The sound remains powerful and quite correct for listening to videos or podcasts, but even in movies, we feel that the EQ emphasizes the mids (vocals), to the detriment of special effects, whether in the bass (explosions, gunshots …) or the treble (metallic noises …).
With a good headset, even in Bluetooth, the sound takes its whole body, with good spatialization and much better management of the different frequencies.
THE 90 HZ DOES NOT LEAD TO THE BATTERY
Often, smartphones with a 90 Hz screen or more do not have exceptional battery life. In the case of the OnePlus 8, its 4300 mAh battery allows it to last all day without worrying too much about whether we will have to find a charger before the end of the evening.
Without saying that it is exceptional, we feel that the Snapdragon 865 is intended to take on heavy uses (especially related to the 5G to come), and over a full day, I had no trouble keeping from morning to night with 6 to 8 hours of screen on depending on the use I made of it. We are nevertheless talking about static use linked to a period of confinement, which does not require much 4G therefore.
For example, an hour of video on YouTube consumes only 3% of battery. Suffice to say that it is not much.
The phone also comes with a very efficient 30 W wired charger that recovers 50% of battery life in 22 minutes and 100% in just under an hour. With 37% recovered in 15 minutes and 68% in 30 minutes, there’s not much to worry about.
A STABLE AND FUTURE-PROOF NETWORK
On the connectivity side, OnePlus has not skimped on the possibilities. It’s quite simple, we find on board all the latest technologies, from WiFi 6 to 5G (not tested for lack of compatible networks) via Bluetooth 5.1, or 4G LTE 4 × 4 MIMO category 18 up to ‘at 1.2 Gb / s in theoretical download.
With 5G NSA and SA
In use, we will notice that the performance, both in 4G and WiFi, is excellent and the reception is both good and stable. This should also continue since the OP8 is compatible with 5G NSA and SA , guaranteeing the acceptance of standards for the coming years.
As for the GPS, even indoors the landline phone very quickly and its compass is well calibrated. Finally, calls go well, ambient sounds are reduced and the voice is not too compressed, both in reception and in transmission.
ONEPLUS 8 PRICE AND AVAILABILITY
The OnePlus 8 is available at 699 euros in its 8/128 GB Onyx Black version and at 799 euros in its 12/256 GB version in Glacial Green.
Where to buy the
ONEPLUS 8 at the best price?
It competes directly with the Xiaomi Mi 10 and the Huawei P40. However, it remains the cheapest of the three.
THE VERDICT OF ONEPLUS 8
The design is very successful, beautiful and pleasant in the hand, but the height of the volume buttons make their use a little difficult.
The screen of the OnePlus 8 is absolutely sublime. The more fussy will ask for a switch to QHD + and 120 Hz, as on the Pro, but it is clearly not a daily necessity to take advantage of its exceptional brightness, its infinite contrast and its bright and well calibrated colors.
As always, OxygenOS is a success. Not only do we know that updates are frequent, but the experience is also extremely fluid and customizable. The options are numerous, well organized and everything perfectly meets the needs of using a smartphone. Only downside, but this depends on the use of each: the sensitivity of the return gesture and the edges which could be better calibrated.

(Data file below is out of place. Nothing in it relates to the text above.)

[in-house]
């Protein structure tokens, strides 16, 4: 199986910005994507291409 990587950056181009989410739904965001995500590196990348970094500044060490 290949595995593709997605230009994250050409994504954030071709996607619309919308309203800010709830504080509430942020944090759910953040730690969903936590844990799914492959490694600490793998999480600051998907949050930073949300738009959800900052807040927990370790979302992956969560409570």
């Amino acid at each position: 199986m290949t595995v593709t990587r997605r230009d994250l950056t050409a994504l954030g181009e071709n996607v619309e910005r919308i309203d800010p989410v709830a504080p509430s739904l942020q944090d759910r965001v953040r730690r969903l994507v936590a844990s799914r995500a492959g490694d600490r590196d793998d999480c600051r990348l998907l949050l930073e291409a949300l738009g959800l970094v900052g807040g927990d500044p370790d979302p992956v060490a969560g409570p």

The Snapdragon 865 does what is expected of it: deliver the best performance today.
The photo has always been the point on which OnePlus has sinned and it is not the OnePlus 8 that significantly raises the bar. We feel an improvement, but some software algorithms are still not up to date. The HDR mode is capricious, the macro unnecessary and the portrait mode not precise enough. It’s okay for the price, but you’d expect more from a flagship.
The software optimization and the large battery give the OnePlus 8 good battery life allowing it to last a full day without the slightest worry. In addition, the fast charge at 30 W allows you to quickly recover the energy that would be lacking. Too bad there is no wireless charging.
Final review score 8/10
Powerful, fluid, pleasant to use, autonomous, beautiful to look at … The OnePlus 8 undoubtedly has many advantages and could certainly be the best smartphone in its price category, especially since it mainly faces a P40 without Google services and a Mi 10 which still struggles to justify its price.
However, it lacks some software improvements to grab an additional point, such as better management of the screen borders, a less capricious fingerprint sensor or even some finishing touches in the photo. The algorithms clearly lack finesse and against a P40, or even a Pixel 3a, the OnePlus 8 could prove to be much more convincing.
Still, it is less expensive than its direct competitors and still has serious arguments. The rest is a matter of updates …
- The best of performance
- A sublime screen
- Good autonomy with fast charging
- A careful design
- OxygenOS still going strong
- No wireless charging
- The somewhat capricious unlocking
- The volume keys a little high
- The somewhat finicky HDR mode
- (neither microSD nor IP68 nor jack)